By Kate Madden Yee, staff writer

April 28, 2017 -- Every year around the world, Breast Cancer Awareness Month is observed in October, with activities ranging from fundraising walks to patient education and screening initiatives. But is October really the best time for this outreach? Brazilian researchers say perhaps not, according to a new study published April 6 in JMIR Public Health and Surveillance.

Previous studies have explored the "what," "how," and "where," of breast cancer education and disease prevention campaigns -- that is, the best information to distribute, the most effective ways to disseminate information, and the most appropriate environments. But when to intervene is less clear, according to a team led by Dr. Paulo Roberto Vasconcellos-Silva, PhD, of the National Cancer Institute Brazil in Rio de Janeiro.

Why? Because sharp drops in interest over the course of the calendar year may indicate that the October education initiatives don't have staying power, the group wrote.

"Considering [our study] findings, it would be reasonable to bring Pink October to the beginning of each year, thereby extending the beneficial effect of the campaigns," the authors wrote (JMIR Public Health Surveill, April 6, 2017, Vol. 3:2, e17, pp. 1-8). "It would be more appropriate to start screening campaigns at the beginning of the year, when new resolutions are taken and new projects are added to everyday routines."

Priming the pink

To study cycles of public interest in breast cancer screening, Vasconcellos-Silva and colleagues used Google Trends data to evaluate searches for keywords "mammography" and "breast cancer" between November 2011 and October 2016.

Google Trends organizes search data by its Search Volume Index, a relative scale of 0 to 100 (with 100 being the peak of popularity and 0 being less than 1% of peak volume) and presents the data as a weekly relative search volume number. The researchers compared weekly and monthly relative search volume results with annual mean search volume results.

The group found upward trends for both terms over the study time frame, with dramatic peaks in the Pink October months: Searches for the term "mammography" increased by 119% over annual means in 2016, while searches for "breast cancer" increased by 197%.

But the team also noticed downward relative search volume trends between December (27% below annual means) and January (37% below annual means).

Search trends for 'mammography' by Google Search Volume Index score
  Annual mean Pink October December/January
2016 26.2 57.4 N/A
2015 22.7 44.8 19.3
2014 21 33 15.3
2013 17.8 27.5 14.8
2012 15.8 18.5 12.7
(100 = peak of popularity, 0 = < 1% of peak volume)
Search trends for 'breast cancer' by Google Search Volume Index score
  Annual mean Pink October December/January
2016 31.8 76.6 N/A
2015 31 92 22.8
2014 30.9 76 19.6
2013 25.2 54.3 18.8
2012 21.3 33 13.9
(100 = peak of popularity, 0 = < 1% of peak volume)

Why the declines in December and January? They may be due to cultural factors, the group wrote.

"[The] gap may be due to Brazilian cultural aspects concerning summer vacations, Christmas, and New Year's celebrations," the team wrote. "People tend to disregard issues related to illness and death, typically postponing health decisions for the next year."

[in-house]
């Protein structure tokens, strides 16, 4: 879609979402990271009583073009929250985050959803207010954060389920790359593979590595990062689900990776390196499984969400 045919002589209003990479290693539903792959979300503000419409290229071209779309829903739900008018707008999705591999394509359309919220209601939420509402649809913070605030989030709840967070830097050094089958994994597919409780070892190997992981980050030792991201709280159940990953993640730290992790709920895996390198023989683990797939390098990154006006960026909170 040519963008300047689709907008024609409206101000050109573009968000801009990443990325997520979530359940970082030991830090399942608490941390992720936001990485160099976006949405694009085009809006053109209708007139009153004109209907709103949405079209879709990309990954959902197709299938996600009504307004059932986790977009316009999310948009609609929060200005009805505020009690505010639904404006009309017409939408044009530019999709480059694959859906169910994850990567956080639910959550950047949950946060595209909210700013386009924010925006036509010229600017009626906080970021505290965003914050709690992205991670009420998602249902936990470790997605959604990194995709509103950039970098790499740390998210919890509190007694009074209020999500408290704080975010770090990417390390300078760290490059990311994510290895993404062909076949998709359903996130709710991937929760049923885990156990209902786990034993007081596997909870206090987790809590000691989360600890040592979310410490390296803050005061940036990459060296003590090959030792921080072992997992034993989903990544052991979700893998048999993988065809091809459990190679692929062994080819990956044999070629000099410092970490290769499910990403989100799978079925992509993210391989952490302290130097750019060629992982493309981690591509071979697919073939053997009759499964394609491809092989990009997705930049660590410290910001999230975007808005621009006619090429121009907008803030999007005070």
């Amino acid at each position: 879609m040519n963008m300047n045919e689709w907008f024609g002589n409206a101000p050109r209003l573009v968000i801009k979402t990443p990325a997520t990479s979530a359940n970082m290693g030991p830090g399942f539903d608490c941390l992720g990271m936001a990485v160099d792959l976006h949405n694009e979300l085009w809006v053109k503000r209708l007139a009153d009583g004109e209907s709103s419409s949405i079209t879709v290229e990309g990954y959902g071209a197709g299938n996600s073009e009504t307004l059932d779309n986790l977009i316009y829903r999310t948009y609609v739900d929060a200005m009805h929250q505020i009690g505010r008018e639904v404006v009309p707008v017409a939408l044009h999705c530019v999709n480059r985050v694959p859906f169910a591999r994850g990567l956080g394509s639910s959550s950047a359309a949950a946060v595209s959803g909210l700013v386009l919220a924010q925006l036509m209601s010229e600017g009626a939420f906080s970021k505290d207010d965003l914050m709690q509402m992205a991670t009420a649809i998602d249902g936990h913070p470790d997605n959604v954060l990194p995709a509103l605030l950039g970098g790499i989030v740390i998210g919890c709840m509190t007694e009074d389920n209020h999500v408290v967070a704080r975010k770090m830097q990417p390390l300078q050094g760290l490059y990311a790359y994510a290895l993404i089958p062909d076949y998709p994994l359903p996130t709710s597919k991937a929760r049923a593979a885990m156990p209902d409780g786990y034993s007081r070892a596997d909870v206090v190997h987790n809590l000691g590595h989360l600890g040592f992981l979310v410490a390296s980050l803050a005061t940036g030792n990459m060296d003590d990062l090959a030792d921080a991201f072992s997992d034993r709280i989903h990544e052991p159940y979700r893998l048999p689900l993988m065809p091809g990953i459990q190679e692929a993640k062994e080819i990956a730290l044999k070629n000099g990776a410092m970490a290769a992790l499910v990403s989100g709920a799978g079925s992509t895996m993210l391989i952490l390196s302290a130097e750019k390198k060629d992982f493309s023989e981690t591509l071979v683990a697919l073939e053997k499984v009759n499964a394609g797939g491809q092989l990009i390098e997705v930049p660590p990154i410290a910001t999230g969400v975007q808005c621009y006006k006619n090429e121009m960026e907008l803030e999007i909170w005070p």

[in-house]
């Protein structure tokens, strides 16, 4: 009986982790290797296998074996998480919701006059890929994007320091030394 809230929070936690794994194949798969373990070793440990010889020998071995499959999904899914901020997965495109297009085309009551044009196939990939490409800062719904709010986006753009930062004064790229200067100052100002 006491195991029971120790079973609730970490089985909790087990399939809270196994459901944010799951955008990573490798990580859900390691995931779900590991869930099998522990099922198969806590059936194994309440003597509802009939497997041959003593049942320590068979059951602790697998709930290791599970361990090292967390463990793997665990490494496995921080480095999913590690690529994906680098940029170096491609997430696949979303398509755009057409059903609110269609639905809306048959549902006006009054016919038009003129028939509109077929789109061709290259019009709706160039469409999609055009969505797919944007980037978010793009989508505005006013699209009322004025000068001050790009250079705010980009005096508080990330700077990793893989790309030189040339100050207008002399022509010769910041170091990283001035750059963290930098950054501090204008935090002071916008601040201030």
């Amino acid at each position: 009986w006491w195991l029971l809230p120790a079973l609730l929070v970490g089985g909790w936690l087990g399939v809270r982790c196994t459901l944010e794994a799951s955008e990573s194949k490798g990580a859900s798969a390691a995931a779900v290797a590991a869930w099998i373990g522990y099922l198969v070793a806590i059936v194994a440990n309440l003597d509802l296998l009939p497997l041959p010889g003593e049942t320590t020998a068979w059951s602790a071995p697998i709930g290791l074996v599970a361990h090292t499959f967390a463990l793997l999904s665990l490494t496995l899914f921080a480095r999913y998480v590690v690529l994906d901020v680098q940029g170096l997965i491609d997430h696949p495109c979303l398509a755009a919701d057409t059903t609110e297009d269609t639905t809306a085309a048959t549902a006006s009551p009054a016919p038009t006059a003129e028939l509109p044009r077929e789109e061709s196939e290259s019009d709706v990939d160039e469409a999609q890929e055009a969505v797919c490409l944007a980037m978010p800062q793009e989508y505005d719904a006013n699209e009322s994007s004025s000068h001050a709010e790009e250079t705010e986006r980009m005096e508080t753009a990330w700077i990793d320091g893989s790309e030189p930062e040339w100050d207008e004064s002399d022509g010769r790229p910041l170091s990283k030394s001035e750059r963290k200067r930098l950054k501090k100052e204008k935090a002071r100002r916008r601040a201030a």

Pink February?

The study findings led the researchers to wonder whether adjusting Brazil's breast cancer screening campaign from October to February would be more effective.

"Given the described findings and considering that the effectiveness of the campaigns may be influenced by their impact and persistence in everyday life ... it would be reasonable to consider some changes in Pink October timing," the group wrote. "If we ... change to 'Pink February,' would more people be interested in breast cancer screening for a longer period of time?"

Moving the public education campaign to the beginning of the year, combined with additional targeted efforts, could raise awareness and increase women's compliance with screening, Vasconcellos-Silva told But women also need to be able to access mammography easily.

"We could organize short-term campaigns with celebrities who, as we know, are levers of public interest for health issues," he said. "It is also important to provide access to mammograms, which are insufficient to meet the demand in these holiday months."

In Brazil, curiosity and fear are the main reactions to the topic of cancer, Vasconcellos-Silva noted.

"In the last decade, Internet queries on 'cancer prevention' have been insignificant," he said. "In contrast, for the first time, queries on 'what to do' have broken through the curiosity/fear factor. I believe that Brazil is still in the stage of living in denial concerning health problems. So what can we do in terms of screening campaigns to address this collective denial, and how can we do it?"

Actually, when it comes to breast cancer prevention, clinicians need to go beyond screening campaigns, according to Vasconcellos-Silva.

"In the clinical dimension, at the individual level, it is possible to go far beyond offices 'pinkification,' which means a more assertive approach so that patients feel free to discuss their fears," he said.

Could a change in the timing of Breast Cancer Awareness Month work in the U.S.? It would be difficult, said Dr. Stamatia Destounis of Elizabeth Wende Breast Care in Rochester, NY.

"I'm all for publicizing screening -- every day, all year -- so that women can learn about its importance," she told "But the fact is that October is ingrained in the minds of women and their families as the month to 'Think Pink,' and it would take a considerable amount of re-education to change that mindset."

Copyright © 2017

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